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Getting Around London During the 2012 Olympics

By Edited Nov 13, 2013 0 0
Getting Around London During the 2012 Olympics

Be Prepared for the Chaos

London residents have been receiving warnings and advice from the London transport officials for the last few months. The city’s transport is not known for its efficiency at the best of times and the added pressure of the 2012 Olympics looks likely to send the city into melt down. It’s estimated (perhaps a little over ambitiously) that there will be around 10 million visitors to the city leading up to and during the Games. This figure is made up of around 200,000 Olympic competitors, who will be supported by their families, friends and training staff. There will also be around 150,000 people working and volunteering at the event.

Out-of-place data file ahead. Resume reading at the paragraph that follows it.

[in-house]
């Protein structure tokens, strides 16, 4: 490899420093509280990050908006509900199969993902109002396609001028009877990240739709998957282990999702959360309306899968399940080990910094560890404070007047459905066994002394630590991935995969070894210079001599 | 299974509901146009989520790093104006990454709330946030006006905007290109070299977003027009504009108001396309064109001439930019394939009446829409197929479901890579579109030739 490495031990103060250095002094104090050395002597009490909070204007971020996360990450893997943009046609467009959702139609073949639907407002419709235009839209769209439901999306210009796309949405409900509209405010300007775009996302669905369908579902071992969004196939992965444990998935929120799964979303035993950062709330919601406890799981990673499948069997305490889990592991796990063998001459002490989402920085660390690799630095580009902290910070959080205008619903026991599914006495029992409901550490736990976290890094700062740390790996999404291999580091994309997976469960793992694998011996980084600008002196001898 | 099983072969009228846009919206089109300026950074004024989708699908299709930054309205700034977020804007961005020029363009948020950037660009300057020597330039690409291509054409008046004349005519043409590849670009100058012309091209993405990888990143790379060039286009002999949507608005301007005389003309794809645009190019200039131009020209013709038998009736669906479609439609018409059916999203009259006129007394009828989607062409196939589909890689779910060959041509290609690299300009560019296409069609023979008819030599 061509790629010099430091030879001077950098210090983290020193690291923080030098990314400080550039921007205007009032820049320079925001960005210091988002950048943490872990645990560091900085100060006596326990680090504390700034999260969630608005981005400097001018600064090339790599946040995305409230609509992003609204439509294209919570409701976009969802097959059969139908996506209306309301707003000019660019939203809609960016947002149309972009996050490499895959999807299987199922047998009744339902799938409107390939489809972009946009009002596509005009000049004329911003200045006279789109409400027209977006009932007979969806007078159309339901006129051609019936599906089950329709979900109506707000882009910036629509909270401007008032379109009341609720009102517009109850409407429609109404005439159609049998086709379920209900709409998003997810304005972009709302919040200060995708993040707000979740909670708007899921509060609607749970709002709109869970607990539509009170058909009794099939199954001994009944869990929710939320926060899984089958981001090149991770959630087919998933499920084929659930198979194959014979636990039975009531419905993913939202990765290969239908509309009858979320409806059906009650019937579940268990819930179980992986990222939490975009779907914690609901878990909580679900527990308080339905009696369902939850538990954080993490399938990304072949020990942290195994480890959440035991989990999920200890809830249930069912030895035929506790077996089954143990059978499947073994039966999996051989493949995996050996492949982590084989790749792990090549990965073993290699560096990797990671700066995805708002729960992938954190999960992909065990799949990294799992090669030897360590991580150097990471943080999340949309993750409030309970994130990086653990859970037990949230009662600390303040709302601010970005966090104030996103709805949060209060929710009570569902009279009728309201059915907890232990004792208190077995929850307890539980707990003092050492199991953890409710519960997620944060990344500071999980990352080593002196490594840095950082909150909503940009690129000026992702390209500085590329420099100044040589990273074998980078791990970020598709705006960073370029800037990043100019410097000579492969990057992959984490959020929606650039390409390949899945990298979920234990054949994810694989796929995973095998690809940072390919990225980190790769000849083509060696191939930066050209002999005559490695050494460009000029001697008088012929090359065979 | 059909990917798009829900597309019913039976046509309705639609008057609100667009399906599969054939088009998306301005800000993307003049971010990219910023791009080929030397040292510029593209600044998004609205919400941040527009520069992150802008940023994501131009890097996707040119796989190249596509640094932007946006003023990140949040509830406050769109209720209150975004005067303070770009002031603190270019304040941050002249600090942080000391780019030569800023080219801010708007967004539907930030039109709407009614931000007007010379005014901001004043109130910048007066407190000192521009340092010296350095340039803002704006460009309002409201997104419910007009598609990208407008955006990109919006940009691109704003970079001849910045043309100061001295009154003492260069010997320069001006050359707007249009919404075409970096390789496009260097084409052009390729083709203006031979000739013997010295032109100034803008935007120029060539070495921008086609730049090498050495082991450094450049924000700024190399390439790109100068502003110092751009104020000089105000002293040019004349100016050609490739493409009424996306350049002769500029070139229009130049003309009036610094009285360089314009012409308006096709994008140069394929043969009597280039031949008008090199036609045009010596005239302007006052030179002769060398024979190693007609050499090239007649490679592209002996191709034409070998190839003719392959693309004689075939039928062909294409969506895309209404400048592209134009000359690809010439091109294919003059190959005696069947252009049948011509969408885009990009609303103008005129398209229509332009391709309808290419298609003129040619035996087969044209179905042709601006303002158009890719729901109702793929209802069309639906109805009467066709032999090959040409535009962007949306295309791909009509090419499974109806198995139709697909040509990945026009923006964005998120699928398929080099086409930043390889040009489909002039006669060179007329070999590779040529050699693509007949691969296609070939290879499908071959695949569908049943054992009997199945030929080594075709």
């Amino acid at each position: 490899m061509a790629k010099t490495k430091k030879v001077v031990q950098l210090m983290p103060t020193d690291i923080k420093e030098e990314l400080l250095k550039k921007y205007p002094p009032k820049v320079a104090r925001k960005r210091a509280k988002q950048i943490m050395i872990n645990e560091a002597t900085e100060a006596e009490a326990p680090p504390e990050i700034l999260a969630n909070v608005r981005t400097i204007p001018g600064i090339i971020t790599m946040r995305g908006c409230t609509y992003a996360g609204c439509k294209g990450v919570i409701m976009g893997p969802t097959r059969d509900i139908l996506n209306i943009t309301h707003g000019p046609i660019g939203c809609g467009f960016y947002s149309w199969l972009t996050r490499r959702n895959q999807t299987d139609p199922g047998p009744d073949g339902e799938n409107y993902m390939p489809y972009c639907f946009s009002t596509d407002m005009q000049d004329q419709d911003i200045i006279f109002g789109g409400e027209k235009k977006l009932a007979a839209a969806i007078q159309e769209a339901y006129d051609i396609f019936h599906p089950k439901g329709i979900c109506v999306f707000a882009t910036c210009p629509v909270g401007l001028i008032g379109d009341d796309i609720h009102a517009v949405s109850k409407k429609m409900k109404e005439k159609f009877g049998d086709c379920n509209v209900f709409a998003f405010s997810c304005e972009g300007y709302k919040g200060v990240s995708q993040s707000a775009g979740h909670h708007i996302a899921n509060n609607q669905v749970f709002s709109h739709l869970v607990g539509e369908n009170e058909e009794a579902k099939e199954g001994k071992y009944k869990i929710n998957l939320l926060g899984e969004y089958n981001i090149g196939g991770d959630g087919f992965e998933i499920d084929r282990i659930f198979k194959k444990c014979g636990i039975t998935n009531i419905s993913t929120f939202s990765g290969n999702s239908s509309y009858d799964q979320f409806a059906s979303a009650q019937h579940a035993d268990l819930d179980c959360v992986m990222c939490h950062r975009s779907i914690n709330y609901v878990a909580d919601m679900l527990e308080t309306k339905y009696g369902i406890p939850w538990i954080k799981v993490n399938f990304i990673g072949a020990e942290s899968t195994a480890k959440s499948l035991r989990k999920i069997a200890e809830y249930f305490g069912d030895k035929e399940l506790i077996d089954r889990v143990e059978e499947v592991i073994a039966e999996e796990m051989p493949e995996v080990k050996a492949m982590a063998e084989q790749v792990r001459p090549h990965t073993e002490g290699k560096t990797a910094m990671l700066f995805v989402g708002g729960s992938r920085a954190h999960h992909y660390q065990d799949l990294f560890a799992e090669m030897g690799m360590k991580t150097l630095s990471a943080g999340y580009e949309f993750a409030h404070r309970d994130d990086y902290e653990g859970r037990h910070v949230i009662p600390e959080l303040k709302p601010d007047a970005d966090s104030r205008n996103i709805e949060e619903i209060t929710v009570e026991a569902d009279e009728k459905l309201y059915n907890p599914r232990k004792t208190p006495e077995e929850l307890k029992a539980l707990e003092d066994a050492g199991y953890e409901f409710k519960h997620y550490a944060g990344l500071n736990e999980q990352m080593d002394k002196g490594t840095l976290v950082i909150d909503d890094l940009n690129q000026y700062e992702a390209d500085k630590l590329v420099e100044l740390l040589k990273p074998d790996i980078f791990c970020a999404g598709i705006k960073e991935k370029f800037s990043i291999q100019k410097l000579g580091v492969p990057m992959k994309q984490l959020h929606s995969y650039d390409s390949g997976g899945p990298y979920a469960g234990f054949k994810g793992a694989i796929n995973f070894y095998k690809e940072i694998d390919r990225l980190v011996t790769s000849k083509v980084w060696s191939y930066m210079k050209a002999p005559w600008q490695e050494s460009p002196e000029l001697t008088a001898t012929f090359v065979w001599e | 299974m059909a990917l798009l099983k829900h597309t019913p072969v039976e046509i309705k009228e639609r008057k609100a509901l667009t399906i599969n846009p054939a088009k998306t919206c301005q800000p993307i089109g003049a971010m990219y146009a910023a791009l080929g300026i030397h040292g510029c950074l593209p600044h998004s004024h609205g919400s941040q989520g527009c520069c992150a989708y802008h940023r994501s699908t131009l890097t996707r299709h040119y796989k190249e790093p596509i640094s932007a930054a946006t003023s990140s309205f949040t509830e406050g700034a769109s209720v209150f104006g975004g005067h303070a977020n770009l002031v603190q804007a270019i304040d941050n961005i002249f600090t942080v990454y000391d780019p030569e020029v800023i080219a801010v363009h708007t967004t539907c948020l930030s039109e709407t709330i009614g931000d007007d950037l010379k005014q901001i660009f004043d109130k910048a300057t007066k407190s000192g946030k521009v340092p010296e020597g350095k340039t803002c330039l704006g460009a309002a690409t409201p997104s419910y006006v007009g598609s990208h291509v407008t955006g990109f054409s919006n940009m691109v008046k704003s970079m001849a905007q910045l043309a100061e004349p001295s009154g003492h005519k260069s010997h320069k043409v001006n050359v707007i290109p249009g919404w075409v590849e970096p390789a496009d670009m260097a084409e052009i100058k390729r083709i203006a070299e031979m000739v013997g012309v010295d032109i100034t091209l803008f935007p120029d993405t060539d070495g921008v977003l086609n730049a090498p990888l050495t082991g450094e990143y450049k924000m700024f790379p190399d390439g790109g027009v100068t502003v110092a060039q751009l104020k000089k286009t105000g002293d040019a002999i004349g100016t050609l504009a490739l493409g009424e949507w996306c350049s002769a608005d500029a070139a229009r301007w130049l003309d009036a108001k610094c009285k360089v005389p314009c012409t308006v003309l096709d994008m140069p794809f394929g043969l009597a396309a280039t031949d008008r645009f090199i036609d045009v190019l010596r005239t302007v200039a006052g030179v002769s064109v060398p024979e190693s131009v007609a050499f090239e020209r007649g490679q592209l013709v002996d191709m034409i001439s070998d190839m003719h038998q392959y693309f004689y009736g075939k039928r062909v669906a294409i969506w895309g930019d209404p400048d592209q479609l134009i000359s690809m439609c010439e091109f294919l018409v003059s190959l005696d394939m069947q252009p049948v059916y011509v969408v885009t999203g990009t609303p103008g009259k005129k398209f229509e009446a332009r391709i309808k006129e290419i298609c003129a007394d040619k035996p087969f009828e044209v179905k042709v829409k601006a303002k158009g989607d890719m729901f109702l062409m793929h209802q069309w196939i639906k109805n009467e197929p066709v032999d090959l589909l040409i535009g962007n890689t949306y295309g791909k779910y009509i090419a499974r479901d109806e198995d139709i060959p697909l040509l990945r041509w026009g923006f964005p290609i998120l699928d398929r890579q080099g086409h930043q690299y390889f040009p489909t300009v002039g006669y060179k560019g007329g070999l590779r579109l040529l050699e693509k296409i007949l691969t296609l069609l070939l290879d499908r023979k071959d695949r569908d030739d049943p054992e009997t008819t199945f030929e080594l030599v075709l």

You might need to be an Olympic weightlifter to push your way onto the bus, so you will benefit from knowing your alternatives.  If you are planning a trip to London to take in the Olympic atmosphere, or simply to see the sights, this guide will make sure you are aware of your best options.

London Buses

London bus drivers have been on strike because they believe they should be given a bonus for working during the Olympics. This is because they know there will be a lot of stress to deal with and a huge need for them to provide their reliable service. Although there will be a bus service to get you to all of the Olympic venues, many ‘normal’ routes will be diverted or disrupted. Extra buses will be added to keep up with the needs of spectators and will be trying their best to keep everybody happy. For their official timetables and routes make sure you check out the official London bus service website. And who knows, you may even bump into one of the competitors on the bus!

Reliability = 8/10
Comfort = 4/10
Atmosphere =7/10
Speed = 5/10

The London Underground